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There is a $4\times 4$ grid along with $8$ blue tiles and $8$ white tiles. How many combinations are there to fill the grid? Please explain.

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    $\begingroup$ Please explain. When are two combination considered identical? $\endgroup$ – user228113 May 27 '15 at 10:22
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Once places for all the blue tiles have been chosen, there is no choice about where the white tiles can go. There are 16 places that a blue tile might go and you need to choose 8 of them. There are (by definition) $\binom {16}8$ (16 choose 8) ways to do this.

$\binom{16}8 = \frac{16\times 15\times14\times\cdots\times 9}{8\times7\times6\times\cdots\times1}$ as there arre 16 places for your first tile, 15 for the next, 14 for the one after and so on. We need to divide by $8\times\cdots\times1$ because there are that many different way to choose any set of 8 tiles as in the top part, the order matters but we don't want the order to matter. The reason that there are $8\times7\times\cdots\times1$ reordering is that if you wanted to reorder 8 tiles then there would be 8 places to move the first tile to, 7 for the next, 6 for the one after and so on.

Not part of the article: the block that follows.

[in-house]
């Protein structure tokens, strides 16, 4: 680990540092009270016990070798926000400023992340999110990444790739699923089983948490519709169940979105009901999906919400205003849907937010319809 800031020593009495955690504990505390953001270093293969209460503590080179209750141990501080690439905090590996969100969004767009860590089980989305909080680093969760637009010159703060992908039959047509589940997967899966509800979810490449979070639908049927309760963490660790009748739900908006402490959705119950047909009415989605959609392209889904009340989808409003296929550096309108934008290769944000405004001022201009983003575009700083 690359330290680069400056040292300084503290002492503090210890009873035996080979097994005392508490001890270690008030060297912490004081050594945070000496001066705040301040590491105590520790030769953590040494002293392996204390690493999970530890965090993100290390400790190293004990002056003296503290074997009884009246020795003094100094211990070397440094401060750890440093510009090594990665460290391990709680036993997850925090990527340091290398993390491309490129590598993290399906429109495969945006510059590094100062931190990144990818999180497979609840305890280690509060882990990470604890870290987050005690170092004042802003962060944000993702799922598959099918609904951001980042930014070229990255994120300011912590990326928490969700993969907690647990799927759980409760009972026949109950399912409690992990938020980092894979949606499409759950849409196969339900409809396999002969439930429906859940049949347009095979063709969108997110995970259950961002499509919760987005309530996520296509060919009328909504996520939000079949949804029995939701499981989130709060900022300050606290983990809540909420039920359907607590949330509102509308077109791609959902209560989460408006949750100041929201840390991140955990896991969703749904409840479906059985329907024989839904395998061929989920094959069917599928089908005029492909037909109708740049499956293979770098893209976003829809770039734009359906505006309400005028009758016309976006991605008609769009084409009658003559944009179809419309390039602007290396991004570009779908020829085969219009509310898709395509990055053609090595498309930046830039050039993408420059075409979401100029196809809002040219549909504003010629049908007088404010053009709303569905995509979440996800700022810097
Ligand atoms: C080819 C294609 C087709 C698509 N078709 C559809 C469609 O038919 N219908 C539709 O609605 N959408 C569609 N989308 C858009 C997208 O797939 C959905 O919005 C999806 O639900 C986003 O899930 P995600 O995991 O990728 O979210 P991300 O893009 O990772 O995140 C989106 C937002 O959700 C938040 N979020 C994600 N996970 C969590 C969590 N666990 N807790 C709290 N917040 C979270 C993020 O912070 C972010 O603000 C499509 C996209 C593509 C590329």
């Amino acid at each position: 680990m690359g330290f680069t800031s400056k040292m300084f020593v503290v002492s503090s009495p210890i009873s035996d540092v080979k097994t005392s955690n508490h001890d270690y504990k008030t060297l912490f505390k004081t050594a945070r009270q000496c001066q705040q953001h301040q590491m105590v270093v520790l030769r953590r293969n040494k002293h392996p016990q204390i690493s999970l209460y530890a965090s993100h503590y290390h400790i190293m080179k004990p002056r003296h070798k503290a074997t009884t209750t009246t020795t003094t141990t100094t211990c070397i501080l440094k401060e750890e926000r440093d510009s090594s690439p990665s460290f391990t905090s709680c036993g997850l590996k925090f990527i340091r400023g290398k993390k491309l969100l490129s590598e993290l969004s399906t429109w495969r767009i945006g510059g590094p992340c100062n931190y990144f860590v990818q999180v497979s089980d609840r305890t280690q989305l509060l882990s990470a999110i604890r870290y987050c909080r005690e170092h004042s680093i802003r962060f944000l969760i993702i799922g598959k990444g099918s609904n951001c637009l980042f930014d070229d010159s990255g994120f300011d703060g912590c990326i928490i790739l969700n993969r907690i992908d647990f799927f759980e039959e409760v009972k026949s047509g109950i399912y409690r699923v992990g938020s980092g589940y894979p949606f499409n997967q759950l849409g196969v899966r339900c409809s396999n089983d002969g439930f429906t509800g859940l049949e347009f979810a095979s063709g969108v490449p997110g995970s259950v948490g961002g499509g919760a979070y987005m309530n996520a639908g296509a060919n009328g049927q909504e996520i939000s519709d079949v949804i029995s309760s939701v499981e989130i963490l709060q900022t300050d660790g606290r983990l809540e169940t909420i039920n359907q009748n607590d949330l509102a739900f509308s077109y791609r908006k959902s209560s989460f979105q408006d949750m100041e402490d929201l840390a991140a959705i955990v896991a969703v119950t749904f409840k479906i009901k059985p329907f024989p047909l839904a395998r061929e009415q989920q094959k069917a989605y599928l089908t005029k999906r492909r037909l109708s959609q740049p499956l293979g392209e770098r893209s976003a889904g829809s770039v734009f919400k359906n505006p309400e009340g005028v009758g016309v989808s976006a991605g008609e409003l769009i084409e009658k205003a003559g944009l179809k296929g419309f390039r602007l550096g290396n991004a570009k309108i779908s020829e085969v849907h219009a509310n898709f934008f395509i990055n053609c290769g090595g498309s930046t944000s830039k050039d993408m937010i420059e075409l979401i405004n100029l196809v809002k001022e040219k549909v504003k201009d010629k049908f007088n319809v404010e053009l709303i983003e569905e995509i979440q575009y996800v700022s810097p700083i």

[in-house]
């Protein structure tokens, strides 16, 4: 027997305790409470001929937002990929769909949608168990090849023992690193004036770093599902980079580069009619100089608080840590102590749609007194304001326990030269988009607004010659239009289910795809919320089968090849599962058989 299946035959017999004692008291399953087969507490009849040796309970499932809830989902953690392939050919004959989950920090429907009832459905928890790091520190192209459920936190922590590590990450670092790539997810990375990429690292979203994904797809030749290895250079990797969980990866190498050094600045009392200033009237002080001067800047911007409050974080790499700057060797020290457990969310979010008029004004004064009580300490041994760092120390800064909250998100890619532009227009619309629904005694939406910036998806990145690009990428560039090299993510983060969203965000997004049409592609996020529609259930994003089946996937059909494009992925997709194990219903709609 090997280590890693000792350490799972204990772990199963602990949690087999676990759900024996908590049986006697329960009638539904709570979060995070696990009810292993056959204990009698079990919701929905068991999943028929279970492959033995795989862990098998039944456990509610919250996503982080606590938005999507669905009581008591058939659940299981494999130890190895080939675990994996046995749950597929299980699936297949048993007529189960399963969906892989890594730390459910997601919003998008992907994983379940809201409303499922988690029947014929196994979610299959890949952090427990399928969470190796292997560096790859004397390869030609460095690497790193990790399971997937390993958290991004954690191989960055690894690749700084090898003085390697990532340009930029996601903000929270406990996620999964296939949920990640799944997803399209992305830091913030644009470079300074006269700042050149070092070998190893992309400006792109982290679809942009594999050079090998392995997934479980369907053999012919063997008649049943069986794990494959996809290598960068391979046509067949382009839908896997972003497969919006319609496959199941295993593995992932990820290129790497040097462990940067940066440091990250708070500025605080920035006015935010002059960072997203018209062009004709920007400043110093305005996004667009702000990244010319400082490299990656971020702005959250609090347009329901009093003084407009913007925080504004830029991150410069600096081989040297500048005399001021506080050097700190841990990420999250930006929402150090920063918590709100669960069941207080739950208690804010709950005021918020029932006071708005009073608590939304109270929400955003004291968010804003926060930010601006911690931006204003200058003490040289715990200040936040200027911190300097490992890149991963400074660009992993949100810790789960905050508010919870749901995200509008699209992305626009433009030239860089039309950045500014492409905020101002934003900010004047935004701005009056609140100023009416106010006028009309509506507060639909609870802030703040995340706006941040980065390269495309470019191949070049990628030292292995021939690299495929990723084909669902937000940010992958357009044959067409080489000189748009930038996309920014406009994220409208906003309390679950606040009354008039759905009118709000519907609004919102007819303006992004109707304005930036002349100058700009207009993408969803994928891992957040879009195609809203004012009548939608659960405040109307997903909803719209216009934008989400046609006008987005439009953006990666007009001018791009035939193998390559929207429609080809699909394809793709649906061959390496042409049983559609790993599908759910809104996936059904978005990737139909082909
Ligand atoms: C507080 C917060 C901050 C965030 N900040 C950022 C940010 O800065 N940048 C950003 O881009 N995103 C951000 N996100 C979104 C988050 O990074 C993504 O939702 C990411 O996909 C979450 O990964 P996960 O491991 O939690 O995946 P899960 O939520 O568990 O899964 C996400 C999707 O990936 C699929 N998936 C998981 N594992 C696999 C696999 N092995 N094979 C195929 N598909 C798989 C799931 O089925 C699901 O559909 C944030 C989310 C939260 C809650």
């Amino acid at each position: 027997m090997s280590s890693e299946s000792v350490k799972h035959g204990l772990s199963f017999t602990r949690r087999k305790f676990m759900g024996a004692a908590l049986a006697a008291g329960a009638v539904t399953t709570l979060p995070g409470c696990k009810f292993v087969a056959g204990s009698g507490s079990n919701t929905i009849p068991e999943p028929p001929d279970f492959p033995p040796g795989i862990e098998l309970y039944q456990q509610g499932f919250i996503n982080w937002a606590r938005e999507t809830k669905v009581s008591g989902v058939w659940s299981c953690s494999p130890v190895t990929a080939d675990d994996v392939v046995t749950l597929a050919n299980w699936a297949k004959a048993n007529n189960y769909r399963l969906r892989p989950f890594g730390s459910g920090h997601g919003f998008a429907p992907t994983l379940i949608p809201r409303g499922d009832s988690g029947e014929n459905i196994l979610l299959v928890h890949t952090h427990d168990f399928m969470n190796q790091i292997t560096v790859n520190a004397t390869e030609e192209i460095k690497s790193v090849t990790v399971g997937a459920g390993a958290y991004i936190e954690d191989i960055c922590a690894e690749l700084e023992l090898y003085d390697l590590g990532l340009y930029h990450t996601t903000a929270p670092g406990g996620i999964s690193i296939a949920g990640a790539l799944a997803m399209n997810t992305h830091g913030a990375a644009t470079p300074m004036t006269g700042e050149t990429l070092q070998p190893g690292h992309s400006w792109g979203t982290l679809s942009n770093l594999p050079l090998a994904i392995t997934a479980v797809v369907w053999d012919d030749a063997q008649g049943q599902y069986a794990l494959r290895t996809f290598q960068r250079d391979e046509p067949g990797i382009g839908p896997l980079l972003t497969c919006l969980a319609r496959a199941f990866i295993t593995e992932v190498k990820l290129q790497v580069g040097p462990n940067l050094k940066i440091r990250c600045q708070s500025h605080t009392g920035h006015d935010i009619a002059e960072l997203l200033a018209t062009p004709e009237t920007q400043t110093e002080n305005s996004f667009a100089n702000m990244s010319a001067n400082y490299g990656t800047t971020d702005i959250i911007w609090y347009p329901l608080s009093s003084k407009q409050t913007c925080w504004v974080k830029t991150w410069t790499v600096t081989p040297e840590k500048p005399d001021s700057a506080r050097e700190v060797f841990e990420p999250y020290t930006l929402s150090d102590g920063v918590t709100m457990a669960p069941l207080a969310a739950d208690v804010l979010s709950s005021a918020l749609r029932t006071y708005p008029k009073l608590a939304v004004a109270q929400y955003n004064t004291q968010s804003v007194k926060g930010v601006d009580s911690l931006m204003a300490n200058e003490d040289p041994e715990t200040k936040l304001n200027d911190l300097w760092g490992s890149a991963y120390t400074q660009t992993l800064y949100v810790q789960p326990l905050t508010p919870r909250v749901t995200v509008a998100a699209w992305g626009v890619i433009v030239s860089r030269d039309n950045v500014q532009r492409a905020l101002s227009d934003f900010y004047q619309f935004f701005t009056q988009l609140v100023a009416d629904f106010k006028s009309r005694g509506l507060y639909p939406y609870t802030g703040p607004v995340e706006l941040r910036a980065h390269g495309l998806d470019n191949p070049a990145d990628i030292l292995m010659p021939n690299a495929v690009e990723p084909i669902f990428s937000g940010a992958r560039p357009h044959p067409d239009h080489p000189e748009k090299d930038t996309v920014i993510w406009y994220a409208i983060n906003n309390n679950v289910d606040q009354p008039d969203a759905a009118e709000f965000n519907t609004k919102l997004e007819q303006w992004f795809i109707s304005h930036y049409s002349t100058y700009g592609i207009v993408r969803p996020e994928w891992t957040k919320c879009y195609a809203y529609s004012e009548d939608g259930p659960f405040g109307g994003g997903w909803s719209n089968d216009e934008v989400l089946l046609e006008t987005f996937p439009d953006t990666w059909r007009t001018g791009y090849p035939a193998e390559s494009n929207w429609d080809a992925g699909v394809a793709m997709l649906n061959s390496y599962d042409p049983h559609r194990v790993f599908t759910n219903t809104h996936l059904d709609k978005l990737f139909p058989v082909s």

If you count two grids as equivalent if rotation (or reflection) doesn't change them then the problem is more complicated as you need to take into account that only some grids will change if you rotate them so you can't just divide the previous answer by 4.

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  • $\begingroup$ $\binom{16}{8} = \frac{16!}{8!8!} = \frac{16 \cdot 15 \cdot 14 \cdot 13 \cdot 12 \cdot 11 \cdot 10 \cdot 9}{8 \cdot 7 \cdot 6 \cdot 5 \cdot 4 \cdot 3 \cdot 2 \cdot 1}$. $\endgroup$ – N. F. Taussig May 27 '15 at 12:10
  • $\begingroup$ Yes you're right. Edited $\endgroup$ – Dan Robertson May 27 '15 at 12:30

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